We recently published Mileva Anastasiadou’s thoughtful “Mirror, Mirror.”

Here, we ask her two questions about her story:

 

1) What I really like about this story is that it has that moment of hope, of light at the end — the narrator is having trouble connecting to her old self, loses sight of her old self, but at the end she says: “I’ll grow wings. … (W)e’ll meet and we’ll be one again….” Do you think she will make it? Do you think she will fly?
I’m not certain, I’d love to believe that she will make it, but things don’t always go as we wish, the girl is hopeful in the end, hope is necessary, hope is always necessary, but despite common belief, it takes more than positive thinking for things to go well. I don’t usually write happy stories, but lately, I’ve come to realize that there is always hope, even if there isn’t, even in case there is no light at the end of the tunnel, even if there is no reason, any logical reason for hope to exist, deep in our minds, there’s always a spark. Human beings are programmed to feel hope, we have invented hope to deal with all hardship and despair, it’s what keeps us going in everyday life, what makes us evolve.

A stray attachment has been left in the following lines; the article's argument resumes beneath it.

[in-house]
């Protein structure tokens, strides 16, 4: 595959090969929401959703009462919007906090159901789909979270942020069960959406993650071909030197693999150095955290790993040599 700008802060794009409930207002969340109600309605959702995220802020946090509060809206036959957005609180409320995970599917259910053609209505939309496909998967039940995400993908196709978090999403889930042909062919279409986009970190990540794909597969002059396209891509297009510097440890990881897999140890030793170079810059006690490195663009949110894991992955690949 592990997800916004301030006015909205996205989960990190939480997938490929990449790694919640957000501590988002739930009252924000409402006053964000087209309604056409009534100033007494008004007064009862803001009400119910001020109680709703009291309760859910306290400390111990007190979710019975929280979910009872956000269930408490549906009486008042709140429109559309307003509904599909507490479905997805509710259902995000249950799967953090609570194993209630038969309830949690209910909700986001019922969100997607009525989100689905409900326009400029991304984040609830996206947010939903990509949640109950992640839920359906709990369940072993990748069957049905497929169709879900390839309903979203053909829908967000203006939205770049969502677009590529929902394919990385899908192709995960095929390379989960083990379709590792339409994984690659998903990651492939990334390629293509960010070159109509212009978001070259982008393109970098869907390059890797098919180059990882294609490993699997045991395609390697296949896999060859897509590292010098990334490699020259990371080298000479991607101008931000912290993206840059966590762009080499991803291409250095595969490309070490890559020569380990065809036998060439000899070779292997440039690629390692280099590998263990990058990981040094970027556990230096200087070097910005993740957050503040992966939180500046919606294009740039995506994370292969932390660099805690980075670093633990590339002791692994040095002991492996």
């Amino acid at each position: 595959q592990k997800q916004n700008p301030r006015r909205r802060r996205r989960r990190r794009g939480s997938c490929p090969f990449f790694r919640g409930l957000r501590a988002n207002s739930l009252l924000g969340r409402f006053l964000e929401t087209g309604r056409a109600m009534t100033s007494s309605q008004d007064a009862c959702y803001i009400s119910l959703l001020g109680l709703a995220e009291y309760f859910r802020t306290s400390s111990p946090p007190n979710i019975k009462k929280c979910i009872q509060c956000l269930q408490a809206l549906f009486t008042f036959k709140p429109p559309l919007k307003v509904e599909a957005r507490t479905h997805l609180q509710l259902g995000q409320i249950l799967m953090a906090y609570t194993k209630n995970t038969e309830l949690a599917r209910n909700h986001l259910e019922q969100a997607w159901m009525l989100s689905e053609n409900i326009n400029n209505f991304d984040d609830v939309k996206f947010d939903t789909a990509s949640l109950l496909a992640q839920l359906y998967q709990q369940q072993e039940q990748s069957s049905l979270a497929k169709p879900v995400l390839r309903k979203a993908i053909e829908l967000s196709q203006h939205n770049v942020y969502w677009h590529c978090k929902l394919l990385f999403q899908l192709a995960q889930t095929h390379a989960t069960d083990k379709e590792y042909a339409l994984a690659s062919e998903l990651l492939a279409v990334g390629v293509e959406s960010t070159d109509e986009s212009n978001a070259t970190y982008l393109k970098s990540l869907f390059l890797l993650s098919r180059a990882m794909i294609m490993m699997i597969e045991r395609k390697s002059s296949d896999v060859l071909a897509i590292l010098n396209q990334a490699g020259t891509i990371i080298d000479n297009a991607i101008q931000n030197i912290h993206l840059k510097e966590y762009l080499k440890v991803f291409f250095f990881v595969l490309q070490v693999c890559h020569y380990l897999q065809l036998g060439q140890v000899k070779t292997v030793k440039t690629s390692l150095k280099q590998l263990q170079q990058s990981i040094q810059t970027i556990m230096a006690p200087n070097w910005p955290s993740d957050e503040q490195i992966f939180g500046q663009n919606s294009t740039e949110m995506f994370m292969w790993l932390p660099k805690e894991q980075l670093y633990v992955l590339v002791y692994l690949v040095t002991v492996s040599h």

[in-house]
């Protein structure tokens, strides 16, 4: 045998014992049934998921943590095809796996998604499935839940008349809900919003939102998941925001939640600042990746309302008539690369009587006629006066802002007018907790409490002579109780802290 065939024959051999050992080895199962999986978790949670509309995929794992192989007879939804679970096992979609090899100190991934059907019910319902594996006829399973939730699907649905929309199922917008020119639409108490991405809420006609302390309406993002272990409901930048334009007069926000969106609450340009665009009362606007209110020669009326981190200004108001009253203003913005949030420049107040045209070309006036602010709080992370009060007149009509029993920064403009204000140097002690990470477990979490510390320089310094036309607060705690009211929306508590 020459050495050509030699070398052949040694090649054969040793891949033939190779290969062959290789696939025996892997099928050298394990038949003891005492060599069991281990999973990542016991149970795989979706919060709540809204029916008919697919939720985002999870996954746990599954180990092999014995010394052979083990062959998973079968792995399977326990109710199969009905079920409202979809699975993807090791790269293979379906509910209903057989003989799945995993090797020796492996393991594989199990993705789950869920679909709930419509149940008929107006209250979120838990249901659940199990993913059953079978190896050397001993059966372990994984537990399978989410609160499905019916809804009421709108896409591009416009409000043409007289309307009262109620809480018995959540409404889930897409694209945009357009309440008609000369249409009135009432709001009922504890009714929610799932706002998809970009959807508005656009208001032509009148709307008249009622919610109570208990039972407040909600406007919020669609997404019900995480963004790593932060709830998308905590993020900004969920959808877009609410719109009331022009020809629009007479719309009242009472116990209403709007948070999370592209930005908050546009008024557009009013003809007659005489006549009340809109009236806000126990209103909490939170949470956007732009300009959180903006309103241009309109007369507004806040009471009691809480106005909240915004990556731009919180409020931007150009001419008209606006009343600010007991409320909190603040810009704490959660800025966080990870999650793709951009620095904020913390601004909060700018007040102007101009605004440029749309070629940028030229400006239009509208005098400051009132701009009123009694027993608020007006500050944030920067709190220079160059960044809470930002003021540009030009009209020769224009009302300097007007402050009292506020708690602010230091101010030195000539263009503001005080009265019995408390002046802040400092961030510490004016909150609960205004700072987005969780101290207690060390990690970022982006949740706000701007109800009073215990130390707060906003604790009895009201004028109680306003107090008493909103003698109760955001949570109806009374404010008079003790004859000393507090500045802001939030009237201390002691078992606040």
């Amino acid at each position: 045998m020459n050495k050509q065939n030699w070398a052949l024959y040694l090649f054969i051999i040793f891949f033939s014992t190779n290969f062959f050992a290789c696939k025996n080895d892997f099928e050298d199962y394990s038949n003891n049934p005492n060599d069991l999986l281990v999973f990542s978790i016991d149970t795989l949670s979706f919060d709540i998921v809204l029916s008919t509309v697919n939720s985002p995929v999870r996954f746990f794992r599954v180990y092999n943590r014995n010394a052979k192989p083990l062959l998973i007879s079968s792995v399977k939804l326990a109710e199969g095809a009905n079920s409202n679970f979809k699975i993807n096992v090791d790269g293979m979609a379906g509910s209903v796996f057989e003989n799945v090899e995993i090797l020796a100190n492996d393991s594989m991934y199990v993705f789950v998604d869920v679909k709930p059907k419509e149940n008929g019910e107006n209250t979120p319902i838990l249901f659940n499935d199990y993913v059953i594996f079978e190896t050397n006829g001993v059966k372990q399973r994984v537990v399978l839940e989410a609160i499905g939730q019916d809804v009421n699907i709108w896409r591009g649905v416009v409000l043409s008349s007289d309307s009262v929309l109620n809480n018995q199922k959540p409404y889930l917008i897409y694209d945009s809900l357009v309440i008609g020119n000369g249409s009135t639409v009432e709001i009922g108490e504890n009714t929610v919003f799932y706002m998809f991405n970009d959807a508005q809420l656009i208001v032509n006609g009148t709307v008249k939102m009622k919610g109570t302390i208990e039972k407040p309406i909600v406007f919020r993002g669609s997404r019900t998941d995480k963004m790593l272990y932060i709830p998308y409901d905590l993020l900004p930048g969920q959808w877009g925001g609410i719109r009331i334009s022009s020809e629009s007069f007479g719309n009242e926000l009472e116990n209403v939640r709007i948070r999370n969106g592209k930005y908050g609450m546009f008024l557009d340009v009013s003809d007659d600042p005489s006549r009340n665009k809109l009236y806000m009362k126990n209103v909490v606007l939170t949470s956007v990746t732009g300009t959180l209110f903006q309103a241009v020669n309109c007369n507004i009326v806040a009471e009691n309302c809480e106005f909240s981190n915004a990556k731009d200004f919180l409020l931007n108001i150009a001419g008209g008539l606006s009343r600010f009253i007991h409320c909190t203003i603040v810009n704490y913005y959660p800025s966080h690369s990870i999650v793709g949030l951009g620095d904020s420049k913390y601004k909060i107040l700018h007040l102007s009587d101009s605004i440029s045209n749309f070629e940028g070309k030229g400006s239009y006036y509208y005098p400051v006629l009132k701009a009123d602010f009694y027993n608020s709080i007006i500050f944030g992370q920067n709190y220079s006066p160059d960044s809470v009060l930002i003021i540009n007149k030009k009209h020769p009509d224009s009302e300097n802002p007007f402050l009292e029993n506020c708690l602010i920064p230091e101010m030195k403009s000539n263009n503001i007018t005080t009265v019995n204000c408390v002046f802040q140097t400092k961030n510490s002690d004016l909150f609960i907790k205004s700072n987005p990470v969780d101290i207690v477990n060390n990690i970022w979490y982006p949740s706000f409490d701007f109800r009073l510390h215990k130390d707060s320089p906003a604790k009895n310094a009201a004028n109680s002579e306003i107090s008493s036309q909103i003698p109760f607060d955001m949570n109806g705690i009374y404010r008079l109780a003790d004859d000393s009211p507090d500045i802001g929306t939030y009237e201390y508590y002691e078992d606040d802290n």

2) In a piece this small, it’s sometimes hard to create a character that readers can connect to, but you give us what feels like a wholly formed person here. Does this mean there is possibly a secret backstory for this character that informs this story?
The way it started out in my mind, there has been some kind of violation. the girl has been violated, her values have been violated, she has done something she knows she shouldn’t have done, or someone she loves has done something unacceptable, or perhaps she’s seen someone doing something she finds unacceptable, but she didn’t speak, or she spoke but couldn’t stop it. Either way, she’s trapped in a moment, or time, or life, she doesn’t like. There’s not a well-formed, secret backstory, the piece is mostly about that feeling, or the epiphany, that you’ve lost yourself, like you’ve turned into someone you despise, someone you cannot respect, and this could be only for a moment, or it could be a sad realization you may reach late in life and you’re not sure if you can reverse it or not, like in the song “Karma Police”, by Radiohead; I’ve always suspected the ‘narrator’ is calling the Karma Police for himself, he’s the one who for a moment there, he’s lost himself, after all.